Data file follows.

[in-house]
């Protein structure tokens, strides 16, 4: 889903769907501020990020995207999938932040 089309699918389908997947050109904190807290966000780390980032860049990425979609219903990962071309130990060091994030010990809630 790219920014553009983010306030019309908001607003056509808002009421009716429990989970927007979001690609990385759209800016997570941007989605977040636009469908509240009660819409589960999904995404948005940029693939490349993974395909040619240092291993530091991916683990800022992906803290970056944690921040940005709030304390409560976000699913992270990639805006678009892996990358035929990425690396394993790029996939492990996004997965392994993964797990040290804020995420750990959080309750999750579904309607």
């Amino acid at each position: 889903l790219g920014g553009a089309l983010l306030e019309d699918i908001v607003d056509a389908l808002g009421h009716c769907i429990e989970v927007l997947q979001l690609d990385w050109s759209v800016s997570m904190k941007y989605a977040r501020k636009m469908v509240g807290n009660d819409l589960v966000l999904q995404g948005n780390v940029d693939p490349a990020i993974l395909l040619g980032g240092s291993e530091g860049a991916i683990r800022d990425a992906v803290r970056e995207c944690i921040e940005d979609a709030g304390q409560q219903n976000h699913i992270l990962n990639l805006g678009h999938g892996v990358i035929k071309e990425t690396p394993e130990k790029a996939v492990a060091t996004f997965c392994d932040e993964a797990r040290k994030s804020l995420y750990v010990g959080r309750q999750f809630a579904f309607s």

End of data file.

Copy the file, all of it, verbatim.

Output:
[in-house]
């Protein structure tokens, strides 16, 4: 889903769907501020990020995207999938932040 089309699918389908997947050109904190807290966000780390980032860049990425979609219903990962071309130990060091994030010990809630 790219920014553009983010306030019309908001607003056509808002009421009716429990989970927007979001690609990385759209800016997570941007989605977040636009469908509240009660819409589960999904995404948005940029693939490349993974395909040619240092291993530091991916683990800022992906803290970056944690921040940005709030304390409560976000699913992270990639805006678009892996990358035929990425690396394993790029996939492990996004997965392994993964797990040290804020995420750990959080309750999750579904309607």
């Amino acid at each position: 889903l790219g920014g553009a089309l983010l306030e019309d699918i908001v607003d056509a389908l808002g009421h009716c769907i429990e989970v927007l997947q979001l690609d990385w050109s759209v800016s997570m904190k941007y989605a977040r501020k636009m469908v509240g807290n009660d819409l589960v966000l999904q995404g948005n780390v940029d693939p490349a990020i993974l395909l040619g980032g240092s291993e530091g860049a991916i683990r800022d990425a992906v803290r970056e995207c944690i921040e940005d979609a709030g304390q409560q219903n976000h699913i992270l990962n990639l805006g678009h999938g892996v990358i035929k071309e990425t690396p394993e130990k790029a996939v492990a060091t996004f997965c392994d932040e993964a797990r040290k994030s804020l995420y750990v010990g959080r309750q999750f809630a579904f309607s």